When the weather lingers and you’re able to sit outdoors the last week of September, you often think back on the summer moments. One of this year’s summer moments was Electric Island and it’s 2 day closing party at Ontario Place. For those of us that remember the Island’s roots some 6 years ago will marvel at how this DJ series has grown and spread throughout Toronto. Mind you the flooding on the Island wasn’t planned but I for one wouldn’t mind seeing EI continue to move beyond the Island in 2020. Two Island events, two Woodbine Part events and another closing party at Ontario Place that echoes through the streets.

Highlights of the concert series is its nod to strong home grown talent and allowing concert goers to discover artists like Arman & Beynon who debut at the Electric Island season finale.

What was your favourite part of performing at this infamous underground festival in Toronto?

We have both been going to Electric Island consistently since inception, and have watched our friends like Nature of Music, Night Vision, Simon Jain, Borzoo, and Alberto Jossue play great sets and grow their careers along with Electric Island’s growth. Quite honestly, our favourite part was playing for the guests who come early, and of course the energy and buzz we felt leading up to the day of our set. With the season finale, playing on the main stage, and the incredible new venue of Ontario Place, we had never been so excited to play a gig in the weeks leading up to it. Thanks again to Electric Island for putting their trust in our music, and to everyone whose blood, sweat and tears goes into the planning, setup, and tear down of such a massive event.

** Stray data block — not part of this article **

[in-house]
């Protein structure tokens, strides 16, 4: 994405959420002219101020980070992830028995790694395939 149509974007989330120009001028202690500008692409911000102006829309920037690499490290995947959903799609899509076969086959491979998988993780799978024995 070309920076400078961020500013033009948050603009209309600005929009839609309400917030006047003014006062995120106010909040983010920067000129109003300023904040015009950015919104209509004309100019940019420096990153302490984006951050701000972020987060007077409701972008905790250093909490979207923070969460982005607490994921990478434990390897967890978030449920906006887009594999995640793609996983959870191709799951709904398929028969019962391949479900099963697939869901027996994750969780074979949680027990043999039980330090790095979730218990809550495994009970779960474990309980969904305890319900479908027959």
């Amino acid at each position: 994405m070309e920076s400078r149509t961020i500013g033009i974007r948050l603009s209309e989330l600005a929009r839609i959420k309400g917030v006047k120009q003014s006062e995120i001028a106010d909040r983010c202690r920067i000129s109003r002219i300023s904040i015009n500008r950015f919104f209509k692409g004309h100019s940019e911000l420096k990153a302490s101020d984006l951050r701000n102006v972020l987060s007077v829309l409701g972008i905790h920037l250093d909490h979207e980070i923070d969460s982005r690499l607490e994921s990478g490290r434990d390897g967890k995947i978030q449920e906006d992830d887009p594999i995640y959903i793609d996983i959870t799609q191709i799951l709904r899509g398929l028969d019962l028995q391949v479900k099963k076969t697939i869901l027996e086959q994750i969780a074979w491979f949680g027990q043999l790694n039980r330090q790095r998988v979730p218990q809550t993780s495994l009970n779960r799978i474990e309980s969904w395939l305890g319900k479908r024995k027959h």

You’ve both DJ’d for a while before you came together as a duo… where did you two meet and what prompted you to join forces?

AB: Dave (Beynon) wasn’t DJing at the time, but had done so for several years in the past. Both of us were into similar music at the time that we met. Varj (Arman) was out running some errands with a mutual friend, who suggested they drop in on Dave at his condo since they were nearby. It was 2 or 3 pm on a Saturday afternoon in the summer, with the music cranked and everyone taking turns throwing on their latest favourite track. Varj thought: “I’m gonna get along just fine with this guy”.

Soon after that, Dave introduced Varj to Footwork, Electric Island and The Guvernment. Varj was producing music at the time, but was frustrated with the results, so decided to try DJing as a change of pace. After a couple years of DJ’ing solo and a residency at Comfort Zone, Varj suggested that a duo act could work well given our similar tastes in music. We played our first set together at Parlour. It went pretty well, so we just kept going.

What do you find most challenging about working as a duo? How do you overcome these challenges?

DJing together is an interesting dynamic because it is definitely like a friendship and a business partnership at the same time. Our biggest challenge has probably been coming to the realization, and accepting, that we don’t do everything in the same way. This extends across the business side of DJing, in terms of meeting people and trying to book gigs, and even to the technical methods by which we mix our tracks on the turntables. We both have different styles and techniques, and it can be easy to view those differences negatively, or at least, to question why the other partner isn’t going about things the same way as you. This can cause tension in the partnership. Sometimes you just have to let some of the little things go, as they really don’t matter in the end.